The Murder of Seamus Ludlow in County Louth, May 1976. Towards a public inquiry?







3 July 2002 - The Irish Attorney General has directed the Coroner for County Louth to hold a fresh inquest into the death of Seamus Ludlow.  . . . . Please return for updates and important developments.    This photograph of Seamus Ludlow was taken later in his life.This is a youthful photograph of Seamus Ludlow, taken several years before his murder.This memorial stone marks the place where the dead body of Seamus Ludlow was discovered on Sunday 2nd. May, 1976. This new stone recently replaced another stone.




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Dundalk Democrat, 22 December 2001.

Dundalk bomb victims' families still waiting on public inquiry.

By Anne Campbell.

The families of the two victims of the 1975 Dundalk bombing have called on the government once again for a public inquiry into the atrocity, as the 26th anniversary of the murders passes.

Jack Rooney and Hugh Watters died in the car bombing of Kay's Tavern on 19th December 1975. Maura McKeever, Jack's daughter,  and Margaret English have been campaigning for a number of years for a public inquiry into their fathers' deaths and are frustrated that their pleas are still falling on deaf ears.

Despite the fact that the Dublin-Monaghan bombing inquiry has  included the Dundalk incident in their remit, the investigations have reached stalemate due to the fact that potentially crucial British government files have not yet been released.

It is expected that the findings of the inquiry into Dublin-Monaghan  will go before a government committee some time in the New Year, but Maura McKeever expects that the Dundalk part may be delayed.

"Those files still haven't been handed over by the British government", she said yesterday. "We have been waiting nearly a year for them and they keep making excuses. Mr. Justice Barron, who is in charge of the inquiry, has asked them numerous times.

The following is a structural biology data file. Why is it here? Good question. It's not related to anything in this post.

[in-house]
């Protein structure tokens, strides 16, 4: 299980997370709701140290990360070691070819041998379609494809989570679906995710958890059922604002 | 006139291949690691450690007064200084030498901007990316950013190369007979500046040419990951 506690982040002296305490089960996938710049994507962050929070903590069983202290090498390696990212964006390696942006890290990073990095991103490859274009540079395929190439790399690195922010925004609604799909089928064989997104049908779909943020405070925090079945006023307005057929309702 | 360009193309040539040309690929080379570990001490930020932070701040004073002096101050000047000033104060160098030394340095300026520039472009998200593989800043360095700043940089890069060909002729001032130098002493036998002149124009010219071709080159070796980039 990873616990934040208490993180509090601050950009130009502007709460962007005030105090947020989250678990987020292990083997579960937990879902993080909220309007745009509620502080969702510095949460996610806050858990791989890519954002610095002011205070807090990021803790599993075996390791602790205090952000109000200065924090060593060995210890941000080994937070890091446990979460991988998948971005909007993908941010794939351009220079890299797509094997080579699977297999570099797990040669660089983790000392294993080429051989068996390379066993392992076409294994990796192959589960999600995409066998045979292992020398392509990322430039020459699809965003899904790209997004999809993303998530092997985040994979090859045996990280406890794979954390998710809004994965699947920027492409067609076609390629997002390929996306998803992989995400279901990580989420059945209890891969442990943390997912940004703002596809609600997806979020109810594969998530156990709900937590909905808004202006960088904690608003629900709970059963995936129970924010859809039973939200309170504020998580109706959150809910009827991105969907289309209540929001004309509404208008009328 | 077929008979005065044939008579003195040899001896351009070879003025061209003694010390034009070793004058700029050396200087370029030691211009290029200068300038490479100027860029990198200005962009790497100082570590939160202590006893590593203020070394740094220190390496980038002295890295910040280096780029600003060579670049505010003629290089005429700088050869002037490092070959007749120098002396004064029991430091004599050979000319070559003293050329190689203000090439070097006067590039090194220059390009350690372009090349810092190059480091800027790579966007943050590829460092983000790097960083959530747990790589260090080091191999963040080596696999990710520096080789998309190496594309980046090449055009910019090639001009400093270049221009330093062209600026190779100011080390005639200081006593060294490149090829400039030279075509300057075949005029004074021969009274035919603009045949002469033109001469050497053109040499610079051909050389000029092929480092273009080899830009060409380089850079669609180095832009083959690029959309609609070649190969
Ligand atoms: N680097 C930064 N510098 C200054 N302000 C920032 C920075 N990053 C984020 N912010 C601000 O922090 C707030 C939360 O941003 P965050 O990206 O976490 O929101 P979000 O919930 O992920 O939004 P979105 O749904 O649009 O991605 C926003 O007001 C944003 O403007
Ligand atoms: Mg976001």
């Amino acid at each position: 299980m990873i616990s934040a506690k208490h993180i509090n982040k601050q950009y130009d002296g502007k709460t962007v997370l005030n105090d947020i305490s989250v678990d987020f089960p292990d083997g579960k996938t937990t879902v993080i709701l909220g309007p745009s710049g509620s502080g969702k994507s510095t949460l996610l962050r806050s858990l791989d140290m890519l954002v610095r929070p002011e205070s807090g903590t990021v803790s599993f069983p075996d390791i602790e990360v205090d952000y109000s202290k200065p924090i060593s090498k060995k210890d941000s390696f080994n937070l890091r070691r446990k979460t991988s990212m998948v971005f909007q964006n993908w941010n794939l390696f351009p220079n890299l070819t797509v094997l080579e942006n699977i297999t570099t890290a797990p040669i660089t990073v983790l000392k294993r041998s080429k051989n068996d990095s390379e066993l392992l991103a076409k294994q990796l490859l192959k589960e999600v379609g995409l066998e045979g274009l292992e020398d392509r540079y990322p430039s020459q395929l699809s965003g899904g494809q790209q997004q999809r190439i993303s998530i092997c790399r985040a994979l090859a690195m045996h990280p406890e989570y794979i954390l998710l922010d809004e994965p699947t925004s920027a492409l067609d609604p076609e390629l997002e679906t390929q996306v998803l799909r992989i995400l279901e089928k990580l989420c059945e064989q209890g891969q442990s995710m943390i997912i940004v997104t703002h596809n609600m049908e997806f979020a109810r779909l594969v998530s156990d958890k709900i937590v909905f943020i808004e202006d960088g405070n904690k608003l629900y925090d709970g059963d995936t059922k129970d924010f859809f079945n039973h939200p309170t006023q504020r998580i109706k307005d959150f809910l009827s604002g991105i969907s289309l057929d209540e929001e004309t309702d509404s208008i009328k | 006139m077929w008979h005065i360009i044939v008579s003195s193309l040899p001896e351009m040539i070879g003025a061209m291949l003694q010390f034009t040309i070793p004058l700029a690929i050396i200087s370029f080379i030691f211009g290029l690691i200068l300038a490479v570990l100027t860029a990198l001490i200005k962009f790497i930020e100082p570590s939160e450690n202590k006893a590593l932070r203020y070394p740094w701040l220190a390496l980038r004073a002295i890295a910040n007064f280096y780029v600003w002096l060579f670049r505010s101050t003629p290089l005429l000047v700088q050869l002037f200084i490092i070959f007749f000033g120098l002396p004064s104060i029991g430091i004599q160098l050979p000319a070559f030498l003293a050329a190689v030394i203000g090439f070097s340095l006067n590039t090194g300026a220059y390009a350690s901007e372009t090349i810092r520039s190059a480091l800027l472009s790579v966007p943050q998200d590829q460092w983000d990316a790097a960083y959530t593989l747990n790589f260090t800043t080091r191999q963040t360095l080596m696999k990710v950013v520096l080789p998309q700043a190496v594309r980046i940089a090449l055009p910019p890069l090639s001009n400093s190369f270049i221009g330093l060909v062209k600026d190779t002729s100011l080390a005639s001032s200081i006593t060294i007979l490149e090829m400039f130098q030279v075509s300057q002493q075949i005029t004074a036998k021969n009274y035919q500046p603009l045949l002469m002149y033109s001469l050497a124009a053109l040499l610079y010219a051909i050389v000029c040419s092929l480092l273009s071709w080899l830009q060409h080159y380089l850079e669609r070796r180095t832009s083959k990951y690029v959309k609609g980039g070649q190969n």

"This has been going on all year and this time last year, when we were commemorating the 25th anniversary of the bombing by unveiling the plaque at the Town Hall, I really thought we would get somewhere in 2001.

"Here we all are a year later and nothing really has changed. We are still calling for a public inquiry into the bombing and are adamant that this is the only way we will get the truth."

Maura says that her mother, who is 84, finds this time of the year particularly difficult.

"There has been no closure on this for us for 26 years - how much longer must we wait before we are given the truth?" she said.

"I want my mother to find out the truth about her husband's death too".

She is also critical of the Gardai, who have also refused to release evidence relating to the bombing. "The Gardai keep telling us that the file is not closed and the inquiry into the bombing is 'ongoing' and that's why it can't be handed over", says Maura.

"My father and Margaret's father have been deprived of their grandchildren and their grandchildren have been deprived of them", she added. "All we want is for the truth to be told and I really don't think that's too much to ask".

Despite the lack of progress, Maura says she and Margaret will keep fighting for justice. "We are almost back to square one, but we will keep looking at our options and we will keep fighting for the truth.

"It hasn't got any easier in the past 26 years but our determination is still strong", says Maura.

Meanwhile, the government have revealed that they have not changed their stance on the inquiry into the murder of another local man, Seamus Ludlow.

Local TD, Seamus Kirk, has asked the Minister for Justice, Equality and Law Reform to consider establishing a commission similar to the Truth and Reconciliation Commission in South Africa to deal with the murder.

In a written reply, the Minister stated that his position on the matter remained the same: "The government decided, in principle, to establish an inquiry into this case as well as the Dublin-Monaghan and Dundalk cases.

"The proposed inquiry - which would be carried out on the same basis as the present Dublin-Monaghan bombings, in line with the recommendations of the Report of the Victims Commission - has not found favour with the relatives of the victim (the Ludlow family) or their legal representatives.

"In the circumstances, it has not so far been possible to progress the matter further.

"I am, however, keeping the matter under close review and I very much hope that the government will be in a position to proceed with the proposed inquiry as soon as possible."

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